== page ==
Sharing


Virtual memory performance

Virtual Memory Performance

  • Example

    • Memory access time: 100 ns

    • Disk access time: 25 ms

    • Effective access time

      • Let p = the probability of a page fault

      • Effective access time = 100(1-p) + 25,000,000p

      • If we want only 10% degradation

        • 110 > 100 + 25,000,000p

        • 10 > 25,000,000p

        • p < 0.0000004 (one fault every 2,500,000 references)

  • Lesson: OS had better do a good job of page replacement!


Replacement algorithm lru least recently used algorithm

Replacement Algorithm - LRU (Least Recently Used) Algorithm

  • Replace the page that has not been used for the longest time.


Lru algorithm implementation

LRU Algorithm - Implementation

  • Maintain a stack of recently used pages according to the recency of their uses.

    • Top: Most recently used (MRU) page.

    • Bottom: Least recently used (LRU) page.

  • Always replace the bottom (LRU) page.


Lru approximation second chance algorithm

LRU Approximation - Second-Chance Algorithm

  • Also called the clock algorithm.

  • A variation used in UNIX.

  • Maintain a circular list of pages resident in memory.

    • At each reference, the reference (also called used or clock) bit is simply set by hardware.

    • At a page fault, clock sweeps over pages looking for one with reference bit = 0.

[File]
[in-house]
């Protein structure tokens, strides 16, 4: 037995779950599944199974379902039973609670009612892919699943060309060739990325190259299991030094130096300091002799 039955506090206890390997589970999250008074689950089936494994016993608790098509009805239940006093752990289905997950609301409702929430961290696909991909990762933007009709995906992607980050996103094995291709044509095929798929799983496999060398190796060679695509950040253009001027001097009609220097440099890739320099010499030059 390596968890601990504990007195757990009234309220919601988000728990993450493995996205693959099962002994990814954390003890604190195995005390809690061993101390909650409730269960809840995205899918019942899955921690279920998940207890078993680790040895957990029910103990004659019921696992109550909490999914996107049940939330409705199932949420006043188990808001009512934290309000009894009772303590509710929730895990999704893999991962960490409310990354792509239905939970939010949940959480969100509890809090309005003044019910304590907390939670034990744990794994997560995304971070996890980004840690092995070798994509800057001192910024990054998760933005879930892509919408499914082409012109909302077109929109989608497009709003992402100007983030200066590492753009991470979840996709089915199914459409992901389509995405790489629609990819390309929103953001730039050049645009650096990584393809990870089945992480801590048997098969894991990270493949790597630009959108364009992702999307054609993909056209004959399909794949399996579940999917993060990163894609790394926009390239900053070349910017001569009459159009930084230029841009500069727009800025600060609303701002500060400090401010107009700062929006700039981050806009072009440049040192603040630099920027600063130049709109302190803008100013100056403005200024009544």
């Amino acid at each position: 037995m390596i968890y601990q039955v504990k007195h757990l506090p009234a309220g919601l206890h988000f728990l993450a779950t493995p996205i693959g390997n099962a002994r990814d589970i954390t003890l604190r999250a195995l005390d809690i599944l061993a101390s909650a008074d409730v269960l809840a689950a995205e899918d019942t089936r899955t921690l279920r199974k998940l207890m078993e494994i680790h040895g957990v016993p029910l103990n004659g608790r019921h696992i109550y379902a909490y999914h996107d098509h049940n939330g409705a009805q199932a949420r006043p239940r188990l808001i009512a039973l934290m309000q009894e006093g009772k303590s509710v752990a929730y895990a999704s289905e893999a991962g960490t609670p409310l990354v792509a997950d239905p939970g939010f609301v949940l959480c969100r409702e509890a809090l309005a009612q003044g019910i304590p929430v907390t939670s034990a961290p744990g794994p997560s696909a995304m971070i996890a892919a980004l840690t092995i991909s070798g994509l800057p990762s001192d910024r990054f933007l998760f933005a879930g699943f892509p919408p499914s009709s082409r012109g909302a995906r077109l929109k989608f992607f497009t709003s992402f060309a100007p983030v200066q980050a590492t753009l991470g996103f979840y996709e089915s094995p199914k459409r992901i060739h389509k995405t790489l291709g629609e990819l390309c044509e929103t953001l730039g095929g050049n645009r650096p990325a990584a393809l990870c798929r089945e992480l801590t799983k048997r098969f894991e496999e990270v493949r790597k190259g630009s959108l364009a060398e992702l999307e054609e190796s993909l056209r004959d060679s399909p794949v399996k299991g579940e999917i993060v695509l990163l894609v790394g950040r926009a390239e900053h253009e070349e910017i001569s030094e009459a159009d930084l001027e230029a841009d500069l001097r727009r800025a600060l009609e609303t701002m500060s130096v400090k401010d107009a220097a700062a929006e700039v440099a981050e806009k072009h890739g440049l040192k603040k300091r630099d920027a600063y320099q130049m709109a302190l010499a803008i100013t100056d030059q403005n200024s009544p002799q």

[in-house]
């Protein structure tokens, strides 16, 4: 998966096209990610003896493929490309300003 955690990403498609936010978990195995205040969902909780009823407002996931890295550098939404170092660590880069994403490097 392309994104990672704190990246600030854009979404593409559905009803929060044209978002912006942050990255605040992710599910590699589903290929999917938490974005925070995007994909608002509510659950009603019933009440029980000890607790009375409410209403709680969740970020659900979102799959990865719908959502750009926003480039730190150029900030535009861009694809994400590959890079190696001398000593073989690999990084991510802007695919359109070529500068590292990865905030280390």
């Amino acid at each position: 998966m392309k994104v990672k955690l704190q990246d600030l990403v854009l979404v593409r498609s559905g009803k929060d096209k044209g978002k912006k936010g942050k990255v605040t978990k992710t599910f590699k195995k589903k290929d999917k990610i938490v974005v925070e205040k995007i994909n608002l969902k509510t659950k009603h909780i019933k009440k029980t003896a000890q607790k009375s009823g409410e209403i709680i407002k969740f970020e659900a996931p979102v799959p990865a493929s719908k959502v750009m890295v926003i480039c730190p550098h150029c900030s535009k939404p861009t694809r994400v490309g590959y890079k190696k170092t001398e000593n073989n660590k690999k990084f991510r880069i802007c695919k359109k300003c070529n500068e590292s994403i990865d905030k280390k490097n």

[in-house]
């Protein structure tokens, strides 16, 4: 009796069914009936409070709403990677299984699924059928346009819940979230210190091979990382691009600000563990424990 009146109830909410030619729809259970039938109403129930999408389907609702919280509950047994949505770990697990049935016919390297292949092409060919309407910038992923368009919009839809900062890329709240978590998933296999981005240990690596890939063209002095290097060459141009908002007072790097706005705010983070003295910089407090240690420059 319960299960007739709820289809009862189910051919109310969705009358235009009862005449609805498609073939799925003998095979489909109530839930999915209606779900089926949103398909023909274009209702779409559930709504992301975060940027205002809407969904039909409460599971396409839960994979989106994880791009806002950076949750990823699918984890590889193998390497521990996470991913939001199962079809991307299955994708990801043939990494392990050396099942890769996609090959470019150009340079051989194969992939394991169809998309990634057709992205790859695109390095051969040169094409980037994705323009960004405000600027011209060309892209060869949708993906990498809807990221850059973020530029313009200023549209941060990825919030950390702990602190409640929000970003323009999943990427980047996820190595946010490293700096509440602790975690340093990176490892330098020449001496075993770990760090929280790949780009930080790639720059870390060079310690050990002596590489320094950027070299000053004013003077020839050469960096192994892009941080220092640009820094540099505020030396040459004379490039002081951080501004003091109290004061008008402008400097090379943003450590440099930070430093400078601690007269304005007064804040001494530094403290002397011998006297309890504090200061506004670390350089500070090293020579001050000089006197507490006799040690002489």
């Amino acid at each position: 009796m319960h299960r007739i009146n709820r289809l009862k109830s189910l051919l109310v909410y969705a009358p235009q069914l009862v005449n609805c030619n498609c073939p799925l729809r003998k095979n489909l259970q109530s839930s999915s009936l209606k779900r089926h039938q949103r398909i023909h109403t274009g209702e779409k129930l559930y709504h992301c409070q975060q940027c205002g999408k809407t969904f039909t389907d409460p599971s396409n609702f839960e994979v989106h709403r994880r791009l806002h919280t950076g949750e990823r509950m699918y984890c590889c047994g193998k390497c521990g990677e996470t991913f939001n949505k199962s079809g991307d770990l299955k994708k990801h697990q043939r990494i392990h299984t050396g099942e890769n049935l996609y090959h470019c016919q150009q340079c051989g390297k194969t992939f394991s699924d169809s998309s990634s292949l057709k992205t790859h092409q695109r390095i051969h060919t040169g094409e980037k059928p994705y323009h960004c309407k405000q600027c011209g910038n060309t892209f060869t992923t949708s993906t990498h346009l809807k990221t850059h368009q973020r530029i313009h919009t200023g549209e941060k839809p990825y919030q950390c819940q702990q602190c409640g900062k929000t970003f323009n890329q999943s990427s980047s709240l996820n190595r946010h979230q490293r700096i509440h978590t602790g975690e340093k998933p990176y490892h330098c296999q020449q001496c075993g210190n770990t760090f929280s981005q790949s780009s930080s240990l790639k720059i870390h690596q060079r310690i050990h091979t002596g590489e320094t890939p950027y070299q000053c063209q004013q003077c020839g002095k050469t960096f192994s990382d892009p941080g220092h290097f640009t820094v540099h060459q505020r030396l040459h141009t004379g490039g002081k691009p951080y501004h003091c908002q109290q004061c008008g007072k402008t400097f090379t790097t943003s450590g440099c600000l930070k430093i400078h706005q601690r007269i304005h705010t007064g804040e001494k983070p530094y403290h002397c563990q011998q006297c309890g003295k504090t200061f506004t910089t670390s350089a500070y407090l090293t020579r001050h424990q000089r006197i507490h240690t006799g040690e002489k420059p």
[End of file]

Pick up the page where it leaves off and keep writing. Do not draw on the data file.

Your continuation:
• Replace a page that has not been referenced for one complete revolution of the clock.


Second chance algorithm

Second-Chance Algorithm

valid/invalid bit

reference (used) bit

frame number


Page size

Page Size

  • Small page sizes

    +less internal fragmentation, better memory utilization.

    -large page table, high page fault handling overheads.

  • Large page sizes

    +small page table, small page fault handling overheads.

    -more internal fragmentation, worse memory utilization.


I o interlock

I/O Interlock

  • Problem - DMA

    • Assume global page replacement.

    • A process blocked on an I/O operation appears to be an ideal candidate for replacement.

    • If replaced, however, I/O operation can corrupt the system.

  • Solutions

    1. Lock pages in physical memory using lock bits, or

    2. Perform all I/O into and out of OS space.


Segmentation with paging

Segmentation with Paging


Segmentation with paging1

Segmentation with Paging

  • Individual segments are implemented as a paged, virtual address space.

    • A logical address is now a triple (s, p, o)


Segmentation with paging2

Segmentation with Paging

  • Address translation


Segmentation with paging3

Segmentation with Paging

  • Additional benefits

    • Protection: protection can be specified per segment basis rather than per page basis.

    • Sharing


Typical memory hierarchy the big picture

Typical Memory Hierarchy - The Big Picture


Typical memory hierarchy the big picture1

Typical Memory Hierarchy - The Big Picture


Typical memory hierarchy the big picture2

Typical Memory Hierarchy - The Big Picture


A common framework for memory hierarchies

A Common Framework for Memory Hierarchies

  • Question 1: Where can a Block be Placed? One place (direct-mapped), a few places (set associative), or any place (fully associative)

  • Question 2: How is a Block Found? Indexing (direct-mapped), limited search (set associative), full search (fully associative)

  • Question 3: Which Block is Replaced on a Miss? Typically LRU or random

  • Question 4: How are Writes Handled? Write-through or write-back